Search Results for Tag: surveillance
Sebastian Mondial was one of the first journalists entrusted with millions of leaked offshore tax files. Because of the sensitive nature of the information – which involved the secret financial transactions of individuals from corrupt politicians and international arms dealers to millionaires and middle-class professionals – secure communications among those involved in the investigation was of the utmost importance. The ensuing collaboration, involving nearly 100 journalists from 40 countries, was probably the largest in journalism history
Mondial was pivotal in setting up the communication channels and ensuring that the information exchange avoided surveillance. In the following guest post for onMedia, he gives some tips on how to protect communications from snooping eyes while still keeping the information flowing.
Everything from the very real threats journalists face from internet surveillance, to losing control of personal data through mobile messaging applications were all canvassed at DW Akademie’s Digital Safety for Journalists panel discussion at the ARD-Hauptstadtstudio in Berlin.
Joining DW Akademie’s Holger Hank on the panel were Anne Roth (Tactical Technology Collective), Zahi Alawi (DW Akademie), Malte Spitz (German Greens Party), John Goetz (NDR) and William Echikson (Google).
Along with discussing the need for media organizations to be proactive and train journalists to use encryption and secure digital communications, the data retention policies of governments and technology firms, and how the internet should be controlled were also lively debated.
When hackers broke into AP’s Twitter account earlier in 2013, their fake tweet about Barack Obama being injured in an explosion at the White House caused the US stock market to plunge. Just before the Twitter account was hacked, AP staffers had received an email asking them to click on a link that supposedly went to a Washington Post article.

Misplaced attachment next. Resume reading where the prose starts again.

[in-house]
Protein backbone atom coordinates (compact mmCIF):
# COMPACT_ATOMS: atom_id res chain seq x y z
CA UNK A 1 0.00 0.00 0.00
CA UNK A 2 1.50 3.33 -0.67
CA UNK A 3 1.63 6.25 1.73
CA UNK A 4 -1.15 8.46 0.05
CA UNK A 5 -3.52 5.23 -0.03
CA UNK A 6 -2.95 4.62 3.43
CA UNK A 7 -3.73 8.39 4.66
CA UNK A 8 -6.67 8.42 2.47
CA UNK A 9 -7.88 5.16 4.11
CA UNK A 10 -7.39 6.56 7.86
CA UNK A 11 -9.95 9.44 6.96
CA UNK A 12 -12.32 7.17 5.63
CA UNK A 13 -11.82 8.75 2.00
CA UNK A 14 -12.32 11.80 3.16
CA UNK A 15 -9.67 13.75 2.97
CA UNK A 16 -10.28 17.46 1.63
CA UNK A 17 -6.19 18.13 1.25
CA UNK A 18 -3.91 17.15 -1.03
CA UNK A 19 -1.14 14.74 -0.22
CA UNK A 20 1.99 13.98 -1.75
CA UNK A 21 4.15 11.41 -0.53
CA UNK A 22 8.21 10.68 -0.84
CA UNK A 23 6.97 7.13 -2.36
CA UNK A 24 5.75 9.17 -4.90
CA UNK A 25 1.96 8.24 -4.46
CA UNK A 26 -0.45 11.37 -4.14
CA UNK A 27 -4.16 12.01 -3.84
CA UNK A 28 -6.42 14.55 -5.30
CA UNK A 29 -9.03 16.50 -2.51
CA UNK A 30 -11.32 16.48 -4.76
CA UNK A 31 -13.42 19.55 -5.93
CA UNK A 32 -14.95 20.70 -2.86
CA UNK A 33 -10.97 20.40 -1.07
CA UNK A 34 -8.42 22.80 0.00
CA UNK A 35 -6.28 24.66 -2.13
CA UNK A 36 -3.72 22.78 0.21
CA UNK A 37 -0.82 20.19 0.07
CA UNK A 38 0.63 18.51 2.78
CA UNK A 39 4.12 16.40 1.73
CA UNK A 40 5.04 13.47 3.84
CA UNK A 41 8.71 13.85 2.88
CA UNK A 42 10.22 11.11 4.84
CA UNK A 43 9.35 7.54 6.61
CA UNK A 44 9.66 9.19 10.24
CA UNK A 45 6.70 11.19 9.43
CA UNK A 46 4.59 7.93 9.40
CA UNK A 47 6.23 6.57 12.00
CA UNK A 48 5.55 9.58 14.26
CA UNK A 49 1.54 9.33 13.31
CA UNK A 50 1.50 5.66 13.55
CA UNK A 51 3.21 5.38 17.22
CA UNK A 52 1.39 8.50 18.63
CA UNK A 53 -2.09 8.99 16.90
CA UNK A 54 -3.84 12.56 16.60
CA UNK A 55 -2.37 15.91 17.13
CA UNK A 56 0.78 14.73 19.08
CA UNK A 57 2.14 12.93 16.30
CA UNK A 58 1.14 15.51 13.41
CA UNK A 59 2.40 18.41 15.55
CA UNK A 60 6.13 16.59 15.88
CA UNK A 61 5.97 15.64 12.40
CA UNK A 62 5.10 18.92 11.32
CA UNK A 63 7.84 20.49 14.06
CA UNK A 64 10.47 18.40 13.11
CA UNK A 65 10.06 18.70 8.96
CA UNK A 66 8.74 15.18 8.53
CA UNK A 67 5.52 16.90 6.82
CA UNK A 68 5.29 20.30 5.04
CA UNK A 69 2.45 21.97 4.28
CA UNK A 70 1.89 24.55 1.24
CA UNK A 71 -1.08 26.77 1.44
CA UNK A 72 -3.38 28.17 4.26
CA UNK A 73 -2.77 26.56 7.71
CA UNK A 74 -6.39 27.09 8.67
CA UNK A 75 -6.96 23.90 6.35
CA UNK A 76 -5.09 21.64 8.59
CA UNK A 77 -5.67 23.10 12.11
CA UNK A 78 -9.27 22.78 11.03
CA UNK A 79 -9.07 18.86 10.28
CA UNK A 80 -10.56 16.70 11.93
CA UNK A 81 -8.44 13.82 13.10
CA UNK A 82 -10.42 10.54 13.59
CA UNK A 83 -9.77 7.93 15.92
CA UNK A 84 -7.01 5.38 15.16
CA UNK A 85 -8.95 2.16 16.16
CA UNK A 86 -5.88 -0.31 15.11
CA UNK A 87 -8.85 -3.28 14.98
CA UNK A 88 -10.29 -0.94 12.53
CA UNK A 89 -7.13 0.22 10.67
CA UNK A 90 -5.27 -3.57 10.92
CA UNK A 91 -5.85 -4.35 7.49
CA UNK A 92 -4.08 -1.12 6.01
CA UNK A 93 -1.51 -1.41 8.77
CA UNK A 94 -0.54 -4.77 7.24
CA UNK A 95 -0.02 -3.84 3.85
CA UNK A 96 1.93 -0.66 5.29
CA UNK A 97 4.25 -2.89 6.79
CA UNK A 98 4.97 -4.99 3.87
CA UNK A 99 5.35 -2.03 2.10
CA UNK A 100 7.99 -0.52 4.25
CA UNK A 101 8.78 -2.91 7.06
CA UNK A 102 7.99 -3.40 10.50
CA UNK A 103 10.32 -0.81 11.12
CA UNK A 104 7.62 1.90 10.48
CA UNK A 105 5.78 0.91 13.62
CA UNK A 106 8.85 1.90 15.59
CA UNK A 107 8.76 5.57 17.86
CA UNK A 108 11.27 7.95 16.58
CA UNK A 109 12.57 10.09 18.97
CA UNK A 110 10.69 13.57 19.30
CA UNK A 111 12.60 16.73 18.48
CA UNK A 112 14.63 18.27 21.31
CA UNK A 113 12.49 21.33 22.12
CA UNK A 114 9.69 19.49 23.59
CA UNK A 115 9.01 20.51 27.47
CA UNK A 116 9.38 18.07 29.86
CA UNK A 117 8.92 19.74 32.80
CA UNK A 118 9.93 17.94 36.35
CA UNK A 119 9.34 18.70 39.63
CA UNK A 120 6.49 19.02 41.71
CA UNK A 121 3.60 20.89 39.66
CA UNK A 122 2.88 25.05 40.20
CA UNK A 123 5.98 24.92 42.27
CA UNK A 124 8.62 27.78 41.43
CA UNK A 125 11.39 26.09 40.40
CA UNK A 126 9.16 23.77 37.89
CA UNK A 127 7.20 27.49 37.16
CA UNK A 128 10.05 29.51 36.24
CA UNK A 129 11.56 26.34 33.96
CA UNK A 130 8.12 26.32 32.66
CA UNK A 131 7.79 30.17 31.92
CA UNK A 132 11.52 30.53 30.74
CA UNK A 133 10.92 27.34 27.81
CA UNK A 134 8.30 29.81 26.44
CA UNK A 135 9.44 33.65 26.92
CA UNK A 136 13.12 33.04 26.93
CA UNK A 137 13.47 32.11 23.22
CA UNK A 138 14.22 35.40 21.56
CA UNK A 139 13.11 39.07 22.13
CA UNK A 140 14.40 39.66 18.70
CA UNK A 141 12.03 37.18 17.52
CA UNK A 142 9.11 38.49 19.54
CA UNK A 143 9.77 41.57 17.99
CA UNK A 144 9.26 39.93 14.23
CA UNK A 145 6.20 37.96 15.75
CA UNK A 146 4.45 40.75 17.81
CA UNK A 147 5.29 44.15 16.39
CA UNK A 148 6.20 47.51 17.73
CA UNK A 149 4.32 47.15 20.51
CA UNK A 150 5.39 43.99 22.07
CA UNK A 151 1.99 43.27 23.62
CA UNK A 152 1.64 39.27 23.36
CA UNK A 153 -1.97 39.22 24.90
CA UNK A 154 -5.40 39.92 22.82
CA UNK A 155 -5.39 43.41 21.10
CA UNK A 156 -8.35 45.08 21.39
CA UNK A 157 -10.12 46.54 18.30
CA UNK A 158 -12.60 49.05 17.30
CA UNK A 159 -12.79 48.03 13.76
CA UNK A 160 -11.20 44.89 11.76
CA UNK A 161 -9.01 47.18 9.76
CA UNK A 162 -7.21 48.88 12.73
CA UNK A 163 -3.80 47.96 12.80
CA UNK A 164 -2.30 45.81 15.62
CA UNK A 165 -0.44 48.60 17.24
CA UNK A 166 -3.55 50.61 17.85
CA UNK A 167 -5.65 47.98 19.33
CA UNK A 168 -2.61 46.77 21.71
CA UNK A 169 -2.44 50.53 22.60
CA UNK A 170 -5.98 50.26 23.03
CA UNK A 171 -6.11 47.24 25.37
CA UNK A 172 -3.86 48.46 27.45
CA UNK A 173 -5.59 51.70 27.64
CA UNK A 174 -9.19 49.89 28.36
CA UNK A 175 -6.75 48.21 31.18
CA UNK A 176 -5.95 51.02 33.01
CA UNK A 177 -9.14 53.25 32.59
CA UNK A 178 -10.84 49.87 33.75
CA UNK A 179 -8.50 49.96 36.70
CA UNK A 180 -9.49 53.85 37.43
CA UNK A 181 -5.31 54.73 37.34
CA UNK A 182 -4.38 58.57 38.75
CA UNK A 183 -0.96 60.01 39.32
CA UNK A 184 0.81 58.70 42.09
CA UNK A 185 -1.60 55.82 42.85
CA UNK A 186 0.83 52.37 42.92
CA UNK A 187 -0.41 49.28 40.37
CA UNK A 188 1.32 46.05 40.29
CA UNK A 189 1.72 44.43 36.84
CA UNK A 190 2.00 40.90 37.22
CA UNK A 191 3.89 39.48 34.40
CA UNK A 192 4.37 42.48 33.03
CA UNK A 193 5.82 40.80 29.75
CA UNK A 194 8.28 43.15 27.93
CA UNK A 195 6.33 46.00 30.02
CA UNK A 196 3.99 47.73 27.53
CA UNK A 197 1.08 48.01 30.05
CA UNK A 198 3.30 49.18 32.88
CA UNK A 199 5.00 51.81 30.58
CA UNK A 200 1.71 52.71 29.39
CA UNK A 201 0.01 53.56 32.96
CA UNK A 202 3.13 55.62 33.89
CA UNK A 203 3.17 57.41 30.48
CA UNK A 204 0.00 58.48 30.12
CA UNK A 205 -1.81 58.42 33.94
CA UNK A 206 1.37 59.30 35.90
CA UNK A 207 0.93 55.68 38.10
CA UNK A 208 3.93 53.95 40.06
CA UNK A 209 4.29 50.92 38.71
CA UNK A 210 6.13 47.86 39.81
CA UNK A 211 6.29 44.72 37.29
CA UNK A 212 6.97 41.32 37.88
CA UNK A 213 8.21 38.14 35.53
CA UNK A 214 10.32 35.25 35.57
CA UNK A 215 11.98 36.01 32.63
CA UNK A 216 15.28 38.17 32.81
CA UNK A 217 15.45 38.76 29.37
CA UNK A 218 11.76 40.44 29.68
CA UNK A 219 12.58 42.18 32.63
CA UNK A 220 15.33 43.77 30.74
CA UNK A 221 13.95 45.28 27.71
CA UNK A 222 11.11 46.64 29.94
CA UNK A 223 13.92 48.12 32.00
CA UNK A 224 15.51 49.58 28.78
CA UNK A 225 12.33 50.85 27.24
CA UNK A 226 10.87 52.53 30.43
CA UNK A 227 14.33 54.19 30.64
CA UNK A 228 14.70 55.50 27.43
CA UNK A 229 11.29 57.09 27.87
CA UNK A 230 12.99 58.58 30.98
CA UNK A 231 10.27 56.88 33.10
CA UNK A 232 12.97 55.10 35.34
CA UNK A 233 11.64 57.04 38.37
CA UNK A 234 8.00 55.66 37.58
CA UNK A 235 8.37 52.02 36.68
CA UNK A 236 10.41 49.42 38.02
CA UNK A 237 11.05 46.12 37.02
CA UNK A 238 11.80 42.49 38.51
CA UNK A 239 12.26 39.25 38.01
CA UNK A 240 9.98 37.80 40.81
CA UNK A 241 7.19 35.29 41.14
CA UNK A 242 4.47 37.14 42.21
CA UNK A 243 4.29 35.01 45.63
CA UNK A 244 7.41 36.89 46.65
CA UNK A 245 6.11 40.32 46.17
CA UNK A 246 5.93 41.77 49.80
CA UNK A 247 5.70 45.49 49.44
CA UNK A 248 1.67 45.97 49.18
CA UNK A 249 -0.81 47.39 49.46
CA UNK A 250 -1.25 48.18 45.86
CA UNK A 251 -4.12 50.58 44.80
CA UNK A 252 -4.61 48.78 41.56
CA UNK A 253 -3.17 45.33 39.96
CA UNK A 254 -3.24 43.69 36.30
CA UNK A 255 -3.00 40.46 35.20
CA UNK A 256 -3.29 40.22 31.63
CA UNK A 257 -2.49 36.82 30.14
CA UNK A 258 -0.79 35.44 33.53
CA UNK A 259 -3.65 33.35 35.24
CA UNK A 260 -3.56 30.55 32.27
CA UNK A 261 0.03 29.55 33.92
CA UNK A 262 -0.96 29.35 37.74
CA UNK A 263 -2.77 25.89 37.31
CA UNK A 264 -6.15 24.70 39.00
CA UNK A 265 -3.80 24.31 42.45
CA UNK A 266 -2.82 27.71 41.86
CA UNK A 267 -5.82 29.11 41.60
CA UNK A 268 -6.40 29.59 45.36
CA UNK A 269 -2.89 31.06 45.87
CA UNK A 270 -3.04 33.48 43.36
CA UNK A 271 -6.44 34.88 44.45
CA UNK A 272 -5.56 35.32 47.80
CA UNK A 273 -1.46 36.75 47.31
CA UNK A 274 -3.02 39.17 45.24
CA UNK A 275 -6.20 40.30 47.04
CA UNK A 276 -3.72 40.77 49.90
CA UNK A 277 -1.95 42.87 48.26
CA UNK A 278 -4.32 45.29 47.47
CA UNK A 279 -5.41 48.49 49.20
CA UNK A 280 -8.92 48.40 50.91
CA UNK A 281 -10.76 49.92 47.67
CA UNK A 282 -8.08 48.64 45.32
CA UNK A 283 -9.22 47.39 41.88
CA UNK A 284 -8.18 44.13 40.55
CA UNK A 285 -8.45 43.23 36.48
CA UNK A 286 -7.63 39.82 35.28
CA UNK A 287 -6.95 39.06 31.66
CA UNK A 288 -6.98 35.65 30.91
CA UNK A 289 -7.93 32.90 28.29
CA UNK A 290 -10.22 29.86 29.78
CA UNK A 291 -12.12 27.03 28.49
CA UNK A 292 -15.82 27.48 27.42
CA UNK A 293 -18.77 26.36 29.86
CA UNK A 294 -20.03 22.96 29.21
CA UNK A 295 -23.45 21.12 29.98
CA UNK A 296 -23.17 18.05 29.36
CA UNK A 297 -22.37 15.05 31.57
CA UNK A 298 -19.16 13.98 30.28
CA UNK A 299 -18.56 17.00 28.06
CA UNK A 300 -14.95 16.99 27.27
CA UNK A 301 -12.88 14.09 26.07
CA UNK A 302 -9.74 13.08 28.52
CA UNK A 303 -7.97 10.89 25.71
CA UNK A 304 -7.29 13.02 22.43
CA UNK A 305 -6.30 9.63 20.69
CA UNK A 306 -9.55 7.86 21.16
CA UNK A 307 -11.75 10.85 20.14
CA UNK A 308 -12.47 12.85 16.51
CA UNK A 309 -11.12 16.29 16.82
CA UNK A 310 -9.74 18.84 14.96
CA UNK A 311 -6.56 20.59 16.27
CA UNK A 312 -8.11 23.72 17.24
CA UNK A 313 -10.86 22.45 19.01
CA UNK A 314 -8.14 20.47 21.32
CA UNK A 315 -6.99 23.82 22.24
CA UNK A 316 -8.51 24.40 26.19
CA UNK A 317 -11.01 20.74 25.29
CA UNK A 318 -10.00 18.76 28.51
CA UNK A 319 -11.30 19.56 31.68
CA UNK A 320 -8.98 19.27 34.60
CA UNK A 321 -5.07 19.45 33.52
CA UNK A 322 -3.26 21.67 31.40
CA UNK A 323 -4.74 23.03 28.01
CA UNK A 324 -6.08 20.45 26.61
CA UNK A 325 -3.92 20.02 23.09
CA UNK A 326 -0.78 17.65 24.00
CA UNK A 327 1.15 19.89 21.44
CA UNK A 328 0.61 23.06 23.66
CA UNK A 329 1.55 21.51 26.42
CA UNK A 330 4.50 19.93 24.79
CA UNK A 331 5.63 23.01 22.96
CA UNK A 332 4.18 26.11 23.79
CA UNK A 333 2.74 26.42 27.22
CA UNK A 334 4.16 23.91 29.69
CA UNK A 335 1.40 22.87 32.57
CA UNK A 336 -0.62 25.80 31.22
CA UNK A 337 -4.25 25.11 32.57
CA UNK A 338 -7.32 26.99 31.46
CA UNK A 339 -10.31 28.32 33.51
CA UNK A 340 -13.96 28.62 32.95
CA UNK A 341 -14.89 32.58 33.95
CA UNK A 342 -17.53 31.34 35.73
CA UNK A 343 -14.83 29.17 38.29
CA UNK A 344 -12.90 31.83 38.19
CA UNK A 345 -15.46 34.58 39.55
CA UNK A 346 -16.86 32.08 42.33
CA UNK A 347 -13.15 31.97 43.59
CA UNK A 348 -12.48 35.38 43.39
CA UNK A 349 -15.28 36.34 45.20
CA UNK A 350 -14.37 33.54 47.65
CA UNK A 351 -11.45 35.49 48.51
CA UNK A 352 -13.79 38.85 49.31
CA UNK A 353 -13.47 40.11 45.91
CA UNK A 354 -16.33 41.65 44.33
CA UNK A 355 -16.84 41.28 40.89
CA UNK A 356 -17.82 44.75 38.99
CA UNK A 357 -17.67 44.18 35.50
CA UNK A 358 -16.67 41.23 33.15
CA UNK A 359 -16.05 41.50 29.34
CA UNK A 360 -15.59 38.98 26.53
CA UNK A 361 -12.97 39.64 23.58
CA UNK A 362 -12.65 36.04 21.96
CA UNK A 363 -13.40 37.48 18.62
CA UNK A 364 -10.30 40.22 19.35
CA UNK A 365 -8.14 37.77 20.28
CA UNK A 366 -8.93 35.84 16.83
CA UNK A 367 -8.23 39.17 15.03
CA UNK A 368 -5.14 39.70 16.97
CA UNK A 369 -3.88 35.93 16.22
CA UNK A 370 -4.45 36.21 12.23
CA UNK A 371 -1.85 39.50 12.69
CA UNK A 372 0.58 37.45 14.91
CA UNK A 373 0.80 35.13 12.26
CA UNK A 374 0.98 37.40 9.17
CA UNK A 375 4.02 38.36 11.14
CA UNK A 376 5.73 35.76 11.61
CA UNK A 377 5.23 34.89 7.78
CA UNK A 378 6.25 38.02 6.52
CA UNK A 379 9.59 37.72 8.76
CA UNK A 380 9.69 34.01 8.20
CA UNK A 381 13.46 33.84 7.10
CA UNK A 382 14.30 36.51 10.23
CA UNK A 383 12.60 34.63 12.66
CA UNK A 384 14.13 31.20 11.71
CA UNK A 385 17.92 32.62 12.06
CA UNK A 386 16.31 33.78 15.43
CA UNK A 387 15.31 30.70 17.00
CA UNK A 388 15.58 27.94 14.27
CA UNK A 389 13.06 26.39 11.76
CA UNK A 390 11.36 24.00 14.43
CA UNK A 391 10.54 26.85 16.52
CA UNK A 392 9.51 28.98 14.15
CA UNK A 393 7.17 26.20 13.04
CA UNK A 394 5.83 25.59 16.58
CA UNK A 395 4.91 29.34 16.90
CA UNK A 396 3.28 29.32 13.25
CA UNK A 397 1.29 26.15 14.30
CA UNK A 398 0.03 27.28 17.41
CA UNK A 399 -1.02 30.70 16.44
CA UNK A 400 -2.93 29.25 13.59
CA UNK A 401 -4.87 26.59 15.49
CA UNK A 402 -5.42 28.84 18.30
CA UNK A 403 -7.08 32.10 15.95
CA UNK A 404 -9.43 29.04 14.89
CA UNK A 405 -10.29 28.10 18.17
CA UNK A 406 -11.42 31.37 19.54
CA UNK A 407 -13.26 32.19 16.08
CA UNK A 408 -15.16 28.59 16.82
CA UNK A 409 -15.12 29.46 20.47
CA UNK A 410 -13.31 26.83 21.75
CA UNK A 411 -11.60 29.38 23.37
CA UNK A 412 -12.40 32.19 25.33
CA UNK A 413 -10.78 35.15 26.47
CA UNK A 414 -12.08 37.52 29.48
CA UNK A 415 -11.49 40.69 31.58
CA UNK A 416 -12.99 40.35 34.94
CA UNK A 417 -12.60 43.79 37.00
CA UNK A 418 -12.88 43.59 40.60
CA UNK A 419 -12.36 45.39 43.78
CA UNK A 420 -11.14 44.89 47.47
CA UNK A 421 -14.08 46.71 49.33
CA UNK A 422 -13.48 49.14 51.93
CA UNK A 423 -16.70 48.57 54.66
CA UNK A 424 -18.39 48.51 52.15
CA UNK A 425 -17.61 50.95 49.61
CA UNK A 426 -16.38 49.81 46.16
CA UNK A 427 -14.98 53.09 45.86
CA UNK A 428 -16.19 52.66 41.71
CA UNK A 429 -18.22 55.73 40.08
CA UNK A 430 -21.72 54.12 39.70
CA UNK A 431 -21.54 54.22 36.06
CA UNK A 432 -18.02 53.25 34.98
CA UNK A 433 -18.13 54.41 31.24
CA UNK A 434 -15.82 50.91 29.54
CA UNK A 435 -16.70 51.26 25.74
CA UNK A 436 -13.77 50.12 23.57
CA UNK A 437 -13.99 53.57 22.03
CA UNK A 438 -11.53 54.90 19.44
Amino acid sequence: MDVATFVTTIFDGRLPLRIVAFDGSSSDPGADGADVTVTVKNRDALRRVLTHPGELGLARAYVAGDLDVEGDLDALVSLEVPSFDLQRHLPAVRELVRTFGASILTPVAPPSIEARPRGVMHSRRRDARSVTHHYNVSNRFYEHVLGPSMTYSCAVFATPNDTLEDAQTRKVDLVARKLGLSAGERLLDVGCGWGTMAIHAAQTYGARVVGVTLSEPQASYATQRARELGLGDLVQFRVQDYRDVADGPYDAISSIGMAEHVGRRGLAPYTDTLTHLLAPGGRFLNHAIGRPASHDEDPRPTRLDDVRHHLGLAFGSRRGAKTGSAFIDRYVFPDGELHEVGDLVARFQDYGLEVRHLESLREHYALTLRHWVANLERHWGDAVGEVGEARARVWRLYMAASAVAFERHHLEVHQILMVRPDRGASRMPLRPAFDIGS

Although it looked legitimate, the email was actually a phishing attack (view the email here). The fraudulent link redirected the recipients to a bogus site where they were asked for their login credentials. At least one person fell for the phishing email and gave the hackers, the Syrian Electronic Army, the password they needed to tweet in AP’s name.
In this case, the incident proved more embarrassing than damaging – the tweet was corrected immediately and the stock market recovered within minutes.
But falling for a phishing attack can have much more serious repercussions.
Are you using any encryption tools or doing anything to protect your files, email and contacts on your computer or mobile phone?
As we find out more about the internet surveillance activities of the US National Security Agency, it’s clear that journalists and media organisations are among the targets of intelligence gathering agencies.
That was one of the take home messages of Hauke Gierow’s talk on journalism and surveillance at this week’s Social Media Week Berlin.
The revelations of the surveillance program of the US National Security Agency (NSA) has shown that no one is protected from being spied upon. Diplomats, political activists, as well as journalists around the world, are becoming increasingly vulnerable to online surveillance. Anne Roth is a researcher for the NGO Tactical Technology Collective that trains rights advocates how to use information and communications technologies.
DW Akademie’s Natalia Karbasova spoke to Roth about the biggest risks journalists face online, and about the parties interested in gathering all relevant and irrelevant information: from local authorities to national secret services.
The revelations into the electronic surveillance activities of the US National Security Agency and its Prism system have shown that no one is safe from being spied on. However, journalists can still use some clever tools and open source programs to ensure more security browsing the web, sending emails and communicating with colleagues and sources.
Sandra Mamitzsch of re:publica, Germany’s largest conference on internet and society, offered useful insights on how to start securing your data during her workshop How to keep the NSA out of your Email – a Practical Guide to more Security for your Data at the DLDWomen conference.
“Everything you do online is only as secure as your passwords and your software” says Sandra Mamitzsch. “So use open source wherever possible.”
Here are her best tips: